Nurse leaders are integral to the successful operation of a health care organization. Staff performance and employee and patient satisfaction are just two challenges nurse leaders must address. Using effective motivational strategies enables a nurse leader to tackle those challenges, resulting in a more positive health care environment.
Considerations for Leadership in Nursing
Nurse leaders play a pivotal role in directing the operation of a health care organization. They are responsible for inspiring and encouraging their staff to meet the highest standards of performance. One effective way to do this is to employ a transformational leadership style – an approach popularized by writer James MacGregor Burns. This approach creates an environment, he says, where "leaders and followers make each other advance to a higher level of performance, morale and motivation." A transformational leadership style can help you increase your staff’s productivity as well as its overall job satisfaction. It means leading by example, exhibiting compassion and promoting the same behavior among staff members. Adopting this approach helps humanize the workplace while making you a better nurse leader.
Problems with Communication in a Health Care Organization
Not everyone responds well to the same communication style, which can lead to issues in the workplace. The following variables, combined with the fast-paced nature of most health care environments, can contribute to communication struggles:
- Age differences among collaborators
- Different levels of work experience and professional knowledge
- Different personalities in the workplace
Fortunately, by earning a Master of Science in Nursing (MSN) with a concentration in executive leadership, you will be equipped to help staff members overcome these factors. MSN leadership curricula emphasizes building advanced communication, coaching, management and interpersonal skills, and prepares you to manage issues related to:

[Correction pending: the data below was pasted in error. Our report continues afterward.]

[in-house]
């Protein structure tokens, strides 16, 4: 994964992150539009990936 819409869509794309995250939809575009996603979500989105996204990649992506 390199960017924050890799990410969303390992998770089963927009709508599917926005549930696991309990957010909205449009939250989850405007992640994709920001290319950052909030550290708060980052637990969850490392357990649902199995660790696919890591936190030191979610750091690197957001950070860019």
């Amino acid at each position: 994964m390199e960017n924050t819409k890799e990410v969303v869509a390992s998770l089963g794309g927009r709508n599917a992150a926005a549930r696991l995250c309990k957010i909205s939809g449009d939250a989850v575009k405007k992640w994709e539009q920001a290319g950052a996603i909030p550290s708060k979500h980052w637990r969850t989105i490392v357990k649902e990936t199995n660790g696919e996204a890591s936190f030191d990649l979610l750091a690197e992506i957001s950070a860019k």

- Workplace diversity
- Generational variances
- Organizational recruitment
- Shared leadership
- Trust and credibility
Earning an MSN in nurse leadership can prepare you to be a leader in terms of professional vision and strategy. You will also learn how to lead teams to focus on shared goals in a health care setting.
Leadership in Nursing Can Inspire and Motivate
Leadership in nursing can be learned, but there are several character traits of good nurse leaders that stand out: Several character-based traits stand out as skills that make a good nurse leader:
- They are passionate and positive.
- They are sensitive to the needs of patients, peers and staff.
- They are decisive when taking action.
- They are supportive of the careers and goals of others.
- They are solution-oriented.
A great nurse leader inspires others to be better. Organizations led by nurses with strong leadership skills boast:
- Higher employee satisfaction
- More confident staff members
- Stronger employee retention rates
- Better patient outcomes